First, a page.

Is mind superior to body and emotion?

We have long conceived of a separation between mind and body in western society, with supremacy of mind over body. This basic idea that reason should dominate is captured in the classic statement by Descartes ‘cogito ergo sum’, ‘I think, therefore I am’. However, if your thoughts are affected by your bodily feelings, or even your perceptions of how the society around you sees you, then what are you? What are your thoughts? Are they really separate from your body and your feelings? And do we have a better understanding of the relationship between reason and emotion as a society today? Compare Disney’s take on the role of emotions in human action in 1943 and in 2015 (and note that the producers of the 2015 ‘Inside Out’ film considered including ‘logic’ as an emotion, but later decided to drop it). Which of these depictions makes more sense to you?

#S327UOW16 #Tut2

How do you rate your chances of a good life in this society?

How do you rate your chances of a good life in this society? You might think that you can do anything in life if you work hard enough, and there’s a good chance that you can (you made it to university after all!) However, have you considered how the structures of our society might enable or constrain your chances? Or those of the people around you? Social structures include norms of culture, gender, race, class, ethnicity, age; policies and legal frameworks; and the operation of big, bureaucratic institutions like the government and corporations, and big systems like global political, financial, and technological systems and networks. We call these things structures because they are quite solid (they persist over time), they work in fairly systematic (structured) ways, and because they ‘structure’ our lives. They constrain what we can do, and they shape who we become.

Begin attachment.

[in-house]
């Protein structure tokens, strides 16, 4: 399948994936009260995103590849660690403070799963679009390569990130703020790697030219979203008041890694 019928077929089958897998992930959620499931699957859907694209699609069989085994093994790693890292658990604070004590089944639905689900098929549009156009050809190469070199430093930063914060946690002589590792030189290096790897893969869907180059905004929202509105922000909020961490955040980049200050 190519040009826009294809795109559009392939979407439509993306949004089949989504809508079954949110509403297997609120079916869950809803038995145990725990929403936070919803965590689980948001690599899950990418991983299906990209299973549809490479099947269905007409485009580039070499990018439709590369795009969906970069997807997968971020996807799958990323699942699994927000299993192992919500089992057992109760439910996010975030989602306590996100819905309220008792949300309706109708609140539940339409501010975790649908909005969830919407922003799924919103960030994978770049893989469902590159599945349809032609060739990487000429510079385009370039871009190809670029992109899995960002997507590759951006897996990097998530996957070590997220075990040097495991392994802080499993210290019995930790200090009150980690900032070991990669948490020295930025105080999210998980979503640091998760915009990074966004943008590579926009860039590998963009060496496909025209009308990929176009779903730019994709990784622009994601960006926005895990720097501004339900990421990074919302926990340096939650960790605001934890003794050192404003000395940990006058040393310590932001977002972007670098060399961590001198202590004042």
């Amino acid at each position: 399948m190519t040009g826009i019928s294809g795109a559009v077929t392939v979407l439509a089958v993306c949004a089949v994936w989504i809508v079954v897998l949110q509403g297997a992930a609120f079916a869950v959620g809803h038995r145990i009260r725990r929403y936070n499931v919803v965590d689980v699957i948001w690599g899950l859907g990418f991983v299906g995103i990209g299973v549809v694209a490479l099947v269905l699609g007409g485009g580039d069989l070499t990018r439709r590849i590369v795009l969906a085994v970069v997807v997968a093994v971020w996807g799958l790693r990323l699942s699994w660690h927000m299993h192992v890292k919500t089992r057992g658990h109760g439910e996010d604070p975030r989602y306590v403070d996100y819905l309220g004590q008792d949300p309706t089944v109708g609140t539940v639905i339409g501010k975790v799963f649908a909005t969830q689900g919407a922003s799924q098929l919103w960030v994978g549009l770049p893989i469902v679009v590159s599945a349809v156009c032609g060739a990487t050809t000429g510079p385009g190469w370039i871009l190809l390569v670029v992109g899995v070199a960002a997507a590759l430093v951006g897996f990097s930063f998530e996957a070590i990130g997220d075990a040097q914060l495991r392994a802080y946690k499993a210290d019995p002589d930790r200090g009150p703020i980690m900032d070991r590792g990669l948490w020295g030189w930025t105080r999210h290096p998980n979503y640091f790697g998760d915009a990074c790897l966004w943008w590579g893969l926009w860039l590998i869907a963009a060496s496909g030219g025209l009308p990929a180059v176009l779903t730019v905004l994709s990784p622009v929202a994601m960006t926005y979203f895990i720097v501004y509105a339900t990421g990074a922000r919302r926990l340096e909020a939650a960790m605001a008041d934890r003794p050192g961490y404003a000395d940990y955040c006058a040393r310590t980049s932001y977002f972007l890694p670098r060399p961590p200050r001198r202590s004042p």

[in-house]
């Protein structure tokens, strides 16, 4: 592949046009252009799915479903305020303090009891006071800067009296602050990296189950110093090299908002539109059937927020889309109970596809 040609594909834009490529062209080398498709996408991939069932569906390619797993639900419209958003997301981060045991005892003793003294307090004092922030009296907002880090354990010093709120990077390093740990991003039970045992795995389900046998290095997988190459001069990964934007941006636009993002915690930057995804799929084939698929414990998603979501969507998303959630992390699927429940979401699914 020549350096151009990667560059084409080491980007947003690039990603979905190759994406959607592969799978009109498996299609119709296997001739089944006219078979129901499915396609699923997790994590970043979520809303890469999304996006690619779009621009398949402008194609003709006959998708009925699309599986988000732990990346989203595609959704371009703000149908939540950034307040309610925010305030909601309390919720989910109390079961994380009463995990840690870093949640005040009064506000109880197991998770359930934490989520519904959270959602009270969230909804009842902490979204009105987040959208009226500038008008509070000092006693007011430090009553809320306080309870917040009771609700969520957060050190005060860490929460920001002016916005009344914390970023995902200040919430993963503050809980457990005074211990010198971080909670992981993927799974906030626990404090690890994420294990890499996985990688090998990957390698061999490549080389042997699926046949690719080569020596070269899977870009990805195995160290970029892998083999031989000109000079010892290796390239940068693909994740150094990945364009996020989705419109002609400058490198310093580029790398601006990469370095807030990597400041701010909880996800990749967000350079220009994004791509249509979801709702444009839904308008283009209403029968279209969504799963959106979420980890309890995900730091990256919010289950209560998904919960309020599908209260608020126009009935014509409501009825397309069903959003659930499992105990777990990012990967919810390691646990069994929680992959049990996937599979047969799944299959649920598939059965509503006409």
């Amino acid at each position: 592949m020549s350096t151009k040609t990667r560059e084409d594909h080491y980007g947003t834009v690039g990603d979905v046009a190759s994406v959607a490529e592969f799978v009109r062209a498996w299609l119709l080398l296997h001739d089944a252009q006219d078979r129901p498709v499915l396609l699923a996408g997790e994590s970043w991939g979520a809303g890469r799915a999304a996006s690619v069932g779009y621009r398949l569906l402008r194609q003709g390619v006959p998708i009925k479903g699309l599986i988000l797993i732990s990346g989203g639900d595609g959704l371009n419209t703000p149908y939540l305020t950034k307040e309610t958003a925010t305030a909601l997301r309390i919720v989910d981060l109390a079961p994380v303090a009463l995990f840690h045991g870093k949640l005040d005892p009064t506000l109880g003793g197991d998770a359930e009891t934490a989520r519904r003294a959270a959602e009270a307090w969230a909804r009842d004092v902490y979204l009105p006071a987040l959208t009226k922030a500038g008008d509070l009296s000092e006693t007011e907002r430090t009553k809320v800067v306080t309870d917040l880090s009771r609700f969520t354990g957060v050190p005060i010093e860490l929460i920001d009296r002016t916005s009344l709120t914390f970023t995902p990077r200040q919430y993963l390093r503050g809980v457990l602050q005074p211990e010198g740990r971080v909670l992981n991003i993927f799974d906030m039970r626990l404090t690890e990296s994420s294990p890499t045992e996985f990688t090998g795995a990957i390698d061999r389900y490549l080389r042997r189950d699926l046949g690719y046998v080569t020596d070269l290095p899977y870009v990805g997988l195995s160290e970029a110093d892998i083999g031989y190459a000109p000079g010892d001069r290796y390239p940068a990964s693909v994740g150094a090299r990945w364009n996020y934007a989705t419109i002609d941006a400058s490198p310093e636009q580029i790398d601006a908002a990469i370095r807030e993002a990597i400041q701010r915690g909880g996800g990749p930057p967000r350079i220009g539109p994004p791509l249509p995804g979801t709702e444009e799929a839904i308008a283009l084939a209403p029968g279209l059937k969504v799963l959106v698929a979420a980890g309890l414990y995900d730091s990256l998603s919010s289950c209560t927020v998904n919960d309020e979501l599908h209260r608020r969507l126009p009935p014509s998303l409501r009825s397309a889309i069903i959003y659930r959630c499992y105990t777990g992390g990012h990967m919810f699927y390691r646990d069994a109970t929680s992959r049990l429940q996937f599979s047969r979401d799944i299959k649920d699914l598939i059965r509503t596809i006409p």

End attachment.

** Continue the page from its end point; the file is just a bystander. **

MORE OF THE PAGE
Take a few examples. In Australia, the way that family, care and work life is structured means that full-time working women on average earn 17.9% (or $284 per week) less than similar men, and the way that indigenous health, education, housing and government support are structured mean that even in 2015, non-indigenous people are likely to live ten years longer than indigenous people. Internationally, the way colonial history and modern global finance are structured mean that the richest 1% of people in the world receive 14% of its income, while the poorest 20% receive 1% of its income. This is not just a failure of government policy. Social structures incorporate social, cultural, political and economic aspects that entrench inequalities over time and space.

The recent best-selling ‘Capital in the Twenty First Century’ by Thomas Pickety argues that rising inequality both between and within countries is inevitable in modern capitalist society. Labor MP and former Economics Professor Andrew Leigh points out that Australia has certainly seen inequality rising again, after falling in the post-war period, and research released last week by UOW economists shows that inter-generational mobility in Australia is not nearly as good as we thought it was. Inequality and the division between rich and poor seems to be a core structural feature of modern societies and economies – something pointed out by Karl Marx over 150 years ago – and it means that you are likely to prosper more quickly if you are born with resources, and less quickly (or not at all) if you are not.